Water Hardness

What is my water hardness?

Depending on where you live it can range from 1 to 150.

If you want to know the water hardness in your area, please call WBUD to find out.

What is Hardness?

Hardness in water refers to specific minerals that consume soap and cause scaling in water heaters and boilers. The more minerals, the harder the water. Soft water refers to the absence of these minerals.

The term hardness comes from an expression of how difficult or "hard" it is to wash clothes with the water. When soap is mixed with hard water, these minerals combine with the soap and form a precipitate, or a solid. This decreases the cleaning efficiency of the soap and forms soap scum. As more soap is added, solids continue to form until the minerals are depleted. When the minerals are no longer available, the soap forms a lather and works as a cleaning agent.

The minerals that precipitate with soap are polyvalent cations such as calcium, magnesium, iron, manganese, and zinc. The concentration of calcium and magnesium in natural waters generally far exceeds that of any other polyvalent cation. Therefore, hardness is generally considered to be the concentration of calcium and magnesium in water.

Carbonate and Non-Carbonate Hardness: Hardness can be classified as carbonate and non-carbonate hardness. Carbonate hardness refers to calcium and magnesium bicarbonate. When calcium bicarbonate is heated, solid calcium carbonate forms. This is the primary cause of scale formation in water heaters and boilers. Non-carbonate hardness is caused primarily by calcium and magnesium nitrates, chlorides, and sulfates.

Hardness is removed from water systems by precipitation or ion exchange. The treatment method varies depending on the relative amounts of carbonate vs. non-carbonate hardness.

The amount of carbonate vs. non-carbonate hardness can be found by measuring alkalinity. If the alkalinity is equal to or greater than the hardness, all of the hardness is carbonate. Any excess hardness is non-carbonate hardness.

Hardness is typically reported in terms of mg/L as CaCO3 or gpg as CaCO3. Because alkalinity is also reported as CaCO3, the results of the two tests can be compared directly.

How can I measure Hardness in water?

Hardness is most commonly measured by titration with an EDTA solution. A titration involves adding small amounts of a solution to a water sample until the sample changes color. You can titrate a sample for total hardness using a buret or test kit. You can also measure calcium hardness separately from magnesium hardness by adjusting the pH and using different indicators.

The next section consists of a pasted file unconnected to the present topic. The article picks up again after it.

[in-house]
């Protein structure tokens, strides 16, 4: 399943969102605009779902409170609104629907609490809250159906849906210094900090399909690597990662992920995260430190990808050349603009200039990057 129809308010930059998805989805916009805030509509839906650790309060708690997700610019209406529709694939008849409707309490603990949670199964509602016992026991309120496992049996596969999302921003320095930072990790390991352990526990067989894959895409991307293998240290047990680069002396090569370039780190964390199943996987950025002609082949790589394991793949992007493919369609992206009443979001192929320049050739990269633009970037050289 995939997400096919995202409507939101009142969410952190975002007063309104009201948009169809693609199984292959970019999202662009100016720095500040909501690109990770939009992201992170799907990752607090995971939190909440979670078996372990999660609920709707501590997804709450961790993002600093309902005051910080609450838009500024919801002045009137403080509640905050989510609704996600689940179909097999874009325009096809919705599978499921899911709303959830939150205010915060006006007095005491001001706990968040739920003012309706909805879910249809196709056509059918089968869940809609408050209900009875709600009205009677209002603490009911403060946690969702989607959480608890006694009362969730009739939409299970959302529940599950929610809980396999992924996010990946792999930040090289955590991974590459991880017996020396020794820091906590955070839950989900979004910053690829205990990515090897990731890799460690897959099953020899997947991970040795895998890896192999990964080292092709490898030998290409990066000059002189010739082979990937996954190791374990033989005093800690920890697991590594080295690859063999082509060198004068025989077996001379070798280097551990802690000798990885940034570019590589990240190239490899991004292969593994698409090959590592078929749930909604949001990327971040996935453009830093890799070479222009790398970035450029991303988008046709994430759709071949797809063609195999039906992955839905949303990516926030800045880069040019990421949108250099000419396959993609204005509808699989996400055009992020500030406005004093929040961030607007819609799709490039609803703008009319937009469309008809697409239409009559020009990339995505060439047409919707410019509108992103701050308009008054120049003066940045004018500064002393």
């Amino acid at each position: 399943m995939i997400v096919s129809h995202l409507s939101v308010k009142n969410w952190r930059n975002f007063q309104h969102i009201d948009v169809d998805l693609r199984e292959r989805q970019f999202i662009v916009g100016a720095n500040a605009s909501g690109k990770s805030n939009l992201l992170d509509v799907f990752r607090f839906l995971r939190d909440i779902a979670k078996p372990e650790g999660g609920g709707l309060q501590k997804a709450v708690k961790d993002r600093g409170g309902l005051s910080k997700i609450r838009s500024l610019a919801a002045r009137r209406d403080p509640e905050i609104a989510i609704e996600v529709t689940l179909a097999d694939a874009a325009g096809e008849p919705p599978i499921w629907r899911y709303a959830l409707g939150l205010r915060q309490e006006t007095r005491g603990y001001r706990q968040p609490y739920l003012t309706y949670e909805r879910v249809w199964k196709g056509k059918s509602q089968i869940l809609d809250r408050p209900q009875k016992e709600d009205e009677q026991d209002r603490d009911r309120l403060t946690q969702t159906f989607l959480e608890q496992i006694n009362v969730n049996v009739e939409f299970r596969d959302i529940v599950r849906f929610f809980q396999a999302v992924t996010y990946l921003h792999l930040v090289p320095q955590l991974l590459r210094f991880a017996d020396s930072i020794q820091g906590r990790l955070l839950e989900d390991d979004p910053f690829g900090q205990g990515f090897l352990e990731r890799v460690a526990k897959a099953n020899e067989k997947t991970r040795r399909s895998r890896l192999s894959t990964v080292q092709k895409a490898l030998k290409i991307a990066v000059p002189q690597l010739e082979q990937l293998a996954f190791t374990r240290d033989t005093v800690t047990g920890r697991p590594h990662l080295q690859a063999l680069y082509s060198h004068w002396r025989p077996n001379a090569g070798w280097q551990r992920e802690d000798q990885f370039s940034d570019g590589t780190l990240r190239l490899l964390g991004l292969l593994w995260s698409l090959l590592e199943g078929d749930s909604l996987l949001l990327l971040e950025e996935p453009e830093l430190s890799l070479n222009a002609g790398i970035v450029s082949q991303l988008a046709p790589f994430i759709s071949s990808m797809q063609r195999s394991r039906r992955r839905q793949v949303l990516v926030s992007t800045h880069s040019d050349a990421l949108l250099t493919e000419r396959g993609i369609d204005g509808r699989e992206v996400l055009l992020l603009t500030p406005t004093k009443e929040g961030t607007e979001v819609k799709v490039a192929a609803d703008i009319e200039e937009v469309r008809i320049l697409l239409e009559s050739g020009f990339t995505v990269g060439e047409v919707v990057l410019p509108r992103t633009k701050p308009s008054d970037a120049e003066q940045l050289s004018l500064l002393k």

Hach Drop Count Test Kits for total hardness use a dropper to add the EDTA solution to the sample. Test kit model HA-71A, which uses ManVer indicator, works best for natural water samples, especially when iron or manganese is present, or when alkalinity is high. Test kit models 5-B, 5-EP, and 5-EP/MG-L, which use UniVer reagent, work best for industrial samples that may have high concentrations of metals such as copper. Other kits are available for measuring calcium and magnesium hardness separately.

Kits using the Digital Titrator can measure hardness concentrations more accurately than drop count titration kits. This is because the Digital Titrator dispenses the EDTA solution in very small increments. Kits using the Digital Titrator use the ManVer indicator.

Test strips are also available for measuring hardness. A color develops on the strip and the strip is matched to a chart. The charts shows colors for concentrations of 0, 25, 50, 120, 250, and 425 ppm, or 1, 1.5, 3.7, 15, and 25 gpg. Use test strips when a general range for hardness is sufficient. Test strips should not be used when an exact hardness concentration is required.

When you need to measure hardness in extremely soft water, where the concentration is expected to be less than 4 mg/L as CaCO3, use a colorimeter such as the DR/820, DR/850, or DR/890 Colorimeter, or a spectrophotometer such as the DR/2400, DR/2500, or DR/4000 Spectrophotometer.

Calcium can also be measured using an ion-selective electrode, such as the model ISE25Ca Calcium Electrode made by Radiometer Analytical. An electrode is the best method to use when color or turbidity in the sample interferes with titration or colorimetric methods.

What concentration of Hardness is considered hard or soft?
There is no universal agreement on what exact concentrations are considered hard or soft. The following table shows the classifications used by the U.S. Department of Interior and Water Quality Association. Other organizations may use slightly different classifications.

0 - 17
0 - 1
Slightly hard
17 - 60
1 - 3.5
Moderately hard
60 - 120
3.5 - 7.0
120 - 180
7.0 - 10.5
Very Hard

The hardness concentrations shown above are in terms of mg/L or gpg as CaCO3.